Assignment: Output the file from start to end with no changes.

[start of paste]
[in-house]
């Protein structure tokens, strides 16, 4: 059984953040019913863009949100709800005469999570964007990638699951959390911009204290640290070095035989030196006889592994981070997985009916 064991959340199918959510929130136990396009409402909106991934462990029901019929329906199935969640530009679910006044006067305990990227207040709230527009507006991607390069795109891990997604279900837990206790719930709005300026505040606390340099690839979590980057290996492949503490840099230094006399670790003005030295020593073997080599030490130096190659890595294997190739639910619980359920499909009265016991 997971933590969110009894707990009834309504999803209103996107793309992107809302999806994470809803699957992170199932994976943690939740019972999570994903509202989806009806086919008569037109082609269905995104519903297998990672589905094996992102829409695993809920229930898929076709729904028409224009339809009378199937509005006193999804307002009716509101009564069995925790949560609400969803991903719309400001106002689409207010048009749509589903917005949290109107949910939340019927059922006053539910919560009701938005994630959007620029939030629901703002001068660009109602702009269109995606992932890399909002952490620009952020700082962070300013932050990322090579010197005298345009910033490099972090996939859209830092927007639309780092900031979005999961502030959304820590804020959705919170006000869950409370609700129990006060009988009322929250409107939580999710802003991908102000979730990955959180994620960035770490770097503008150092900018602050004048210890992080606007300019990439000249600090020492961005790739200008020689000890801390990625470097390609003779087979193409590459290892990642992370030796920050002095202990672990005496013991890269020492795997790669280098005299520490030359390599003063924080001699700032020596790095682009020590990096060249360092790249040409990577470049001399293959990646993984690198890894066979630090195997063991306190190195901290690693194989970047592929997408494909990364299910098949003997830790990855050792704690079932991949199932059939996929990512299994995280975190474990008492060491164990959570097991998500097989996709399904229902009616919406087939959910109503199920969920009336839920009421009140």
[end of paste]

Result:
[in-house]
């Protein structure tokens, strides 16, 4: 059984953040019913863009949100709800005469999570964007990638699951959390911009204290640290070095035989030196006889592994981070997985009916 064991959340199918959510929130136990396009409402909106991934462990029901019929329906199935969640530009679910006044006067305990990227207040709230527009507006991607390069795109891990997604279900837990206790719930709005300026505040606390340099690839979590980057290996492949503490840099230094006399670790003005030295020593073997080599030490130096190659890595294997190739639910619980359920499909009265016991 997971933590969110009894707990009834309504999803209103996107793309992107809302999806994470809803699957992170199932994976943690939740019972999570994903509202989806009806086919008569037109082609269905995104519903297998990672589905094996992102829409695993809920229930898929076709729904028409224009339809009378199937509005006193999804307002009716509101009564069995925790949560609400969803991903719309400001106002689409207010048009749509589903917005949290109107949910939340019927059922006053539910919560009701938005994630959007620029939030629901703002001068660009109602702009269109995606992932890399909002952490620009952020700082962070300013932050990322090579010197005298345009910033490099972090996939859209830092927007639309780092900031979005999961502030959304820590804020959705919170006000869950409370609700129990006060009988009322929250409107939580999710802003991908102000979730990955959180994620960035770490770097503008150092900018602050004048210890992080606007300019990439000249600090020492961005790739200008020689000890801390990625470097390609003779087979193409590459290892990642992370030796920050002095202990672990005496013991890269020492795997790669280098005299520490030359390599003063924080001699700032020596790095682009020590990096060249360092790249040409990577470049001399293959990646993984690198890894066979630090195997063991306190190195901290690693194989970047592929997408494909990364299910098949003997830790990855050792704690079932991949199932059939996929990512299994995280975190474990008492060491164990959570097991998500097989996709399904229902009616919406087939959910109503199920969920009336839920009421009140």